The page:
Whatever the case, Ibragimov was no better than Nathan Mann, Tony Galento, Lou Nova or any of the other "bums" Joe Louis defended against. Louis knocked each of those fighters out. Louis went the distance only three times during his reign: against Jersey Joe Walcott (no bum, and the Bomber stopped him in 11 in the rematch), against Tommy Farr (also no bum) and against Arturo Godoy.
The Godoy fight, which Louis won by split decision (then scored an eighth-round TKO in the rematch), serves as evidence that even the greats have off nights. Louis is not defined by that fight, just as Lewis is not defined by his ugly wins over Tua and Mohawked Croatian Zeljko Mavrovic.
That's the good news for Klitschko: There will be chances to make people forget about the Ibragimov fight.
Klitschko acknowledged as much in his in-ring interview after the fight.
"I know you're not satisfied," he said as the boos rained down, "but I have to keep my belts. Maybe [I'll] knock everybody else out."
It was a refreshingly honest statement. Klitschko could have offered a vague comment, Oscar De La Hoya style, and told us, "It just wasn't the night of the power punch," sweeping under the rug any further discussion of why he did so much less in the ring than he seemed capable of.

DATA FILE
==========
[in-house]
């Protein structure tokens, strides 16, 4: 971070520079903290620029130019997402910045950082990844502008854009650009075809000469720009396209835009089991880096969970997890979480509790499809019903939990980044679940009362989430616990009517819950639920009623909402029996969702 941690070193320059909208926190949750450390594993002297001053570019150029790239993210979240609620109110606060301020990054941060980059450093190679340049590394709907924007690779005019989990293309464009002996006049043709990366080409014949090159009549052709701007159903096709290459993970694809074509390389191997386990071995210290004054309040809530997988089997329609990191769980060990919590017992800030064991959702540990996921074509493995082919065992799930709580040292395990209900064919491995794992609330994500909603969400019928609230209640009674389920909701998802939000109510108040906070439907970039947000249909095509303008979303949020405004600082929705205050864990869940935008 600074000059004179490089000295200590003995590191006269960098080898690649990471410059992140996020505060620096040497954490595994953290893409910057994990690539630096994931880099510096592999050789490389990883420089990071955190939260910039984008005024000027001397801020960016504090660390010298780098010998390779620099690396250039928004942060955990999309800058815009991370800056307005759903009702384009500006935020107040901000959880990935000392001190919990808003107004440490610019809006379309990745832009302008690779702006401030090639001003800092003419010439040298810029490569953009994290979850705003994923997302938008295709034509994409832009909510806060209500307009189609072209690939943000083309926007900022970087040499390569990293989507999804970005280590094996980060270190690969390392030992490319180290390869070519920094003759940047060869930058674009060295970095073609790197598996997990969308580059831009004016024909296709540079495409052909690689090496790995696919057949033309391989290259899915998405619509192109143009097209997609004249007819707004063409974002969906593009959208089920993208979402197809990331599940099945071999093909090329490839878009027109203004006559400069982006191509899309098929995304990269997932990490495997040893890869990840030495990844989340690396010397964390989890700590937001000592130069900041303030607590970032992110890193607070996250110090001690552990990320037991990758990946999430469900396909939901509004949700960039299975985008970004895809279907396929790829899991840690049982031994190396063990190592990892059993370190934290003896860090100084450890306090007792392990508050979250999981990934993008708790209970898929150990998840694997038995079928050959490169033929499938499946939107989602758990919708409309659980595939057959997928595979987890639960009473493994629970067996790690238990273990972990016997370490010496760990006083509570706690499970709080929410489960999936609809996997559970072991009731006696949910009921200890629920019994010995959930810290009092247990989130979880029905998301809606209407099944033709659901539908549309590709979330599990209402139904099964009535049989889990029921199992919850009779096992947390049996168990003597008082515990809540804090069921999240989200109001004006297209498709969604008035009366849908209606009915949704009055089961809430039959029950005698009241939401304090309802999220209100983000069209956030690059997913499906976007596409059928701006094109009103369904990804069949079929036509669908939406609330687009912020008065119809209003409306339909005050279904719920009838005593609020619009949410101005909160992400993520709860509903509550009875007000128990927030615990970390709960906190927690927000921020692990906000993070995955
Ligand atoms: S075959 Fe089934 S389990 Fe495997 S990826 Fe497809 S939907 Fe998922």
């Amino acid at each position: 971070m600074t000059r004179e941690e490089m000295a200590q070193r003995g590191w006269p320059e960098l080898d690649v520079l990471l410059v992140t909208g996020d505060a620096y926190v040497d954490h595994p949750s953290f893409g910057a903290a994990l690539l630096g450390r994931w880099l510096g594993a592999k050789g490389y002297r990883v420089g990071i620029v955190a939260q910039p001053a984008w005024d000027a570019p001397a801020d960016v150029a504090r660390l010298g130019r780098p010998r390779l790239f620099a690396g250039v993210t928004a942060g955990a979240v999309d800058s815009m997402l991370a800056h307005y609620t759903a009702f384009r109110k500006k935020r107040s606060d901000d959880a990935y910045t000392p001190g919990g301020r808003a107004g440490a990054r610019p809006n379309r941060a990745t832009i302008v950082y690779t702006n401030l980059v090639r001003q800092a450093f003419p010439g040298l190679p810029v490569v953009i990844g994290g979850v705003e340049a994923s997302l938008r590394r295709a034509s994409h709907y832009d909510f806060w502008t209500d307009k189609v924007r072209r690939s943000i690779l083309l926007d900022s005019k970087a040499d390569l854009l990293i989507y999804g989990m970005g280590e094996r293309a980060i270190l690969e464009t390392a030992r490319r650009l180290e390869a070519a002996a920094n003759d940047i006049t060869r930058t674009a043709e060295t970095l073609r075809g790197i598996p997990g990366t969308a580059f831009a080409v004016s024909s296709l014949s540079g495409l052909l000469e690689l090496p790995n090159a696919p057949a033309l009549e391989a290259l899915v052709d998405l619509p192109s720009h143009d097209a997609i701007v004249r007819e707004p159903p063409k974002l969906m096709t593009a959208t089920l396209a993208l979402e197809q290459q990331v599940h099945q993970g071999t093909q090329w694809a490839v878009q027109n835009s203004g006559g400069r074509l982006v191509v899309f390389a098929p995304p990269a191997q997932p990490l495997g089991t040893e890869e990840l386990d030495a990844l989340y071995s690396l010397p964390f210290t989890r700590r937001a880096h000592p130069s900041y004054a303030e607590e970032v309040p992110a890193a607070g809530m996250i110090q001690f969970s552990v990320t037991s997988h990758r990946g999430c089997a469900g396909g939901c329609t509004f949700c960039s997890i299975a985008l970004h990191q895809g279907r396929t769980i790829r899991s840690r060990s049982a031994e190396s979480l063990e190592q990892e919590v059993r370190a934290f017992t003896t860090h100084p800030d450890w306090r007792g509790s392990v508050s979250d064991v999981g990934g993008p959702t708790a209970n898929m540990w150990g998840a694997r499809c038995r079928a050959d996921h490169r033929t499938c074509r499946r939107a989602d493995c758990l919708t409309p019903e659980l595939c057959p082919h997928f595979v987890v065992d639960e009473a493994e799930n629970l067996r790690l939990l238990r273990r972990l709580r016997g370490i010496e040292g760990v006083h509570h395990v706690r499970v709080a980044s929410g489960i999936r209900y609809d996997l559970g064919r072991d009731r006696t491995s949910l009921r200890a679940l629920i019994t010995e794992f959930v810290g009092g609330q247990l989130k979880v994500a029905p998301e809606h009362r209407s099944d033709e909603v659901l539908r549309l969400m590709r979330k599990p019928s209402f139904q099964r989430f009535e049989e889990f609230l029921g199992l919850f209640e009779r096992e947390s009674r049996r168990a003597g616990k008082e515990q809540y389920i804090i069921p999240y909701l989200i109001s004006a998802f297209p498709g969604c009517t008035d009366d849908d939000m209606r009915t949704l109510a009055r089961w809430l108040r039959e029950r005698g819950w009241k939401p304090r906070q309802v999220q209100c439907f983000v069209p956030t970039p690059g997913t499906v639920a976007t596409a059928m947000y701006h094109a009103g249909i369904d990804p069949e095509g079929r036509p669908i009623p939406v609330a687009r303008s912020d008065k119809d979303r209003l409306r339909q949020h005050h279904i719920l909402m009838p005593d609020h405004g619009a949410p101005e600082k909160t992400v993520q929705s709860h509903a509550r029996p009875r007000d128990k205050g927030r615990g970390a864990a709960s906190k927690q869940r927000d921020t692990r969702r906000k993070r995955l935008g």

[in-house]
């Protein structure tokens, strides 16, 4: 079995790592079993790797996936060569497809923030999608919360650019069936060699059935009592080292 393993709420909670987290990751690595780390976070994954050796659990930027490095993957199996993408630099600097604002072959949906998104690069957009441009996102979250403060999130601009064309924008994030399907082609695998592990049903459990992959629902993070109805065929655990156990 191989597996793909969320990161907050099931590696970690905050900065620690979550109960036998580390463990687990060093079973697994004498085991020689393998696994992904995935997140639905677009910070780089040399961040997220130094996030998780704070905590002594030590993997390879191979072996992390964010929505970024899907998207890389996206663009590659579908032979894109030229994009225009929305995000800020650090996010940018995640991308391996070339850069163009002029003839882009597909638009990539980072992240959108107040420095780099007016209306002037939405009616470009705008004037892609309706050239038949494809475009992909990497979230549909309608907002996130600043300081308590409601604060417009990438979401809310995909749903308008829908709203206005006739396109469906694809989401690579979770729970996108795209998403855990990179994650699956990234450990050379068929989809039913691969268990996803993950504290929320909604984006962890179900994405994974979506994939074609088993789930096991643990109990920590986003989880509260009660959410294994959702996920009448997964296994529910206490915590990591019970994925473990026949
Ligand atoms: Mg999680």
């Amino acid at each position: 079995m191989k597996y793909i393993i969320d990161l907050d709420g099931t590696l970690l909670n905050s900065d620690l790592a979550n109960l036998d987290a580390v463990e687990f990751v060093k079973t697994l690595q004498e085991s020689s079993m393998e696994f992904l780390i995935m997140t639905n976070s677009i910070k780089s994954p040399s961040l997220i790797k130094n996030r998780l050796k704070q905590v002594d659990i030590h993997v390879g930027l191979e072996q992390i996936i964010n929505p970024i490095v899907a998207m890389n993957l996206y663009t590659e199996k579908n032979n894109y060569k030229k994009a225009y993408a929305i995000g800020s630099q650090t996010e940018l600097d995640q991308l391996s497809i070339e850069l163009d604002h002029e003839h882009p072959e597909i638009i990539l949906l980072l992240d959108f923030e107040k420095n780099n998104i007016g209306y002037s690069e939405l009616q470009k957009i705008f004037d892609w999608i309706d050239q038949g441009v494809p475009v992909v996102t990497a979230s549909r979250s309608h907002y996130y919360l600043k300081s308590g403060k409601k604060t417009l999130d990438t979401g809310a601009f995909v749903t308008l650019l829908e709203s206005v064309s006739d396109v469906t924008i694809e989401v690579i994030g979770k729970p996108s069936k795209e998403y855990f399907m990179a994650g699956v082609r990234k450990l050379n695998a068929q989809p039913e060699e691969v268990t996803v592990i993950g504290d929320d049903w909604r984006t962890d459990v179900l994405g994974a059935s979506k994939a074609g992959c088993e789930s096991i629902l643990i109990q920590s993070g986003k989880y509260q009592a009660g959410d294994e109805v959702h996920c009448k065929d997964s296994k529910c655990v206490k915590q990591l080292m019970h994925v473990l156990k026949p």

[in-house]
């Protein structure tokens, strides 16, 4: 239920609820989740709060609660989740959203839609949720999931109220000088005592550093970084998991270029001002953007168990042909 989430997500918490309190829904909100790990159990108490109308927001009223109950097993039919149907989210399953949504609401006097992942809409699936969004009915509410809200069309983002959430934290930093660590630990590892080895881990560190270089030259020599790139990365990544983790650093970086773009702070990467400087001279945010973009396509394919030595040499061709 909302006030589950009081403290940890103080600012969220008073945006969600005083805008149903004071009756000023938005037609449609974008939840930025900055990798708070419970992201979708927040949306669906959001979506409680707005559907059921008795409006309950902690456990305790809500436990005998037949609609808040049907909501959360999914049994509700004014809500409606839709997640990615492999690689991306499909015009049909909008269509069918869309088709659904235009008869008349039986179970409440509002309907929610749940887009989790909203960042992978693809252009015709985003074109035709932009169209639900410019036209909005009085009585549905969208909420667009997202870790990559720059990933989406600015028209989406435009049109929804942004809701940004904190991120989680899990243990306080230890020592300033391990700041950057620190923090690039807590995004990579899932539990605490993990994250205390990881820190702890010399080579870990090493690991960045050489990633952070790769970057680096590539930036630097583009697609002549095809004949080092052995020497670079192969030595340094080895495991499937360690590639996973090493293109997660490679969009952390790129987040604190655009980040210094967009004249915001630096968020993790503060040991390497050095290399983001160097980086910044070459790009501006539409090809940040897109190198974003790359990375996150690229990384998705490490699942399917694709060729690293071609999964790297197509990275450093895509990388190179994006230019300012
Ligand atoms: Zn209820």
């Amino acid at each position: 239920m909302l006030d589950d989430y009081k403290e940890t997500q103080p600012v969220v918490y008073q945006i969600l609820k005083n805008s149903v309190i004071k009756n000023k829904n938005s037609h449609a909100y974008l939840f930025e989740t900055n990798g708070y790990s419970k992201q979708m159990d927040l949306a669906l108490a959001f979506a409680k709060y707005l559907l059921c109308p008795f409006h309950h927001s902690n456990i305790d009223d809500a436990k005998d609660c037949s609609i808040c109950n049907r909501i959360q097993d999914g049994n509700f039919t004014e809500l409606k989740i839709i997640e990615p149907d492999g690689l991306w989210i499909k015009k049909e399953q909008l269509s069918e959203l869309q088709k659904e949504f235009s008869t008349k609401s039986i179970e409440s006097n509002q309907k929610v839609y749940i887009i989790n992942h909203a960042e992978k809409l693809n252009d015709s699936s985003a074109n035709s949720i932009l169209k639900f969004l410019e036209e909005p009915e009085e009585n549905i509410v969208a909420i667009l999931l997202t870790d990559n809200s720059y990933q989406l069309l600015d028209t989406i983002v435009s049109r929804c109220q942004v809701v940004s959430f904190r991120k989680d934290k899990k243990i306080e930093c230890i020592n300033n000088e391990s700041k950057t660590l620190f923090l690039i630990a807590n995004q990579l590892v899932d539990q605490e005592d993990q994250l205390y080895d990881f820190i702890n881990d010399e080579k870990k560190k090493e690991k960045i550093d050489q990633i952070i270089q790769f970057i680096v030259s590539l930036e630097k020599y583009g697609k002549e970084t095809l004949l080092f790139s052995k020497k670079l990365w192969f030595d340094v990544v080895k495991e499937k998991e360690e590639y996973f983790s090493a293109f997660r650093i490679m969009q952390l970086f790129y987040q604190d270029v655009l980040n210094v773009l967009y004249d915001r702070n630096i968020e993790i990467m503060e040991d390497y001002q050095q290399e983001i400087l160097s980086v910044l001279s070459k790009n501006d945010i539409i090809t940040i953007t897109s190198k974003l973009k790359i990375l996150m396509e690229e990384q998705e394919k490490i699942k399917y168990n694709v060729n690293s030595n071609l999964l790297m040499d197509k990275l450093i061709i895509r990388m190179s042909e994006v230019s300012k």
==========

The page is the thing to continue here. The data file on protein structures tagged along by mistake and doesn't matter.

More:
But Klitschko manned up and admitted, by promising to do better next time, that he didn't do enough this time.
The CompuBox numbers spell it out: Klitschko's jab was exceptional, landing 108 of the 245 times he threw it. Twenty jabs thrown per round isn't exactly a frenetic pace, but it's good enough.
If complemented by ample power punching, that is.
Unfortunately, when it came to punches other than jabs, "Dr. Steelhammer" was operating as if he had a limited supply of nails, throwing 103 punches and landing 40 of them. On a per-round basis, that's 8.6 thrown, 3.3 landed.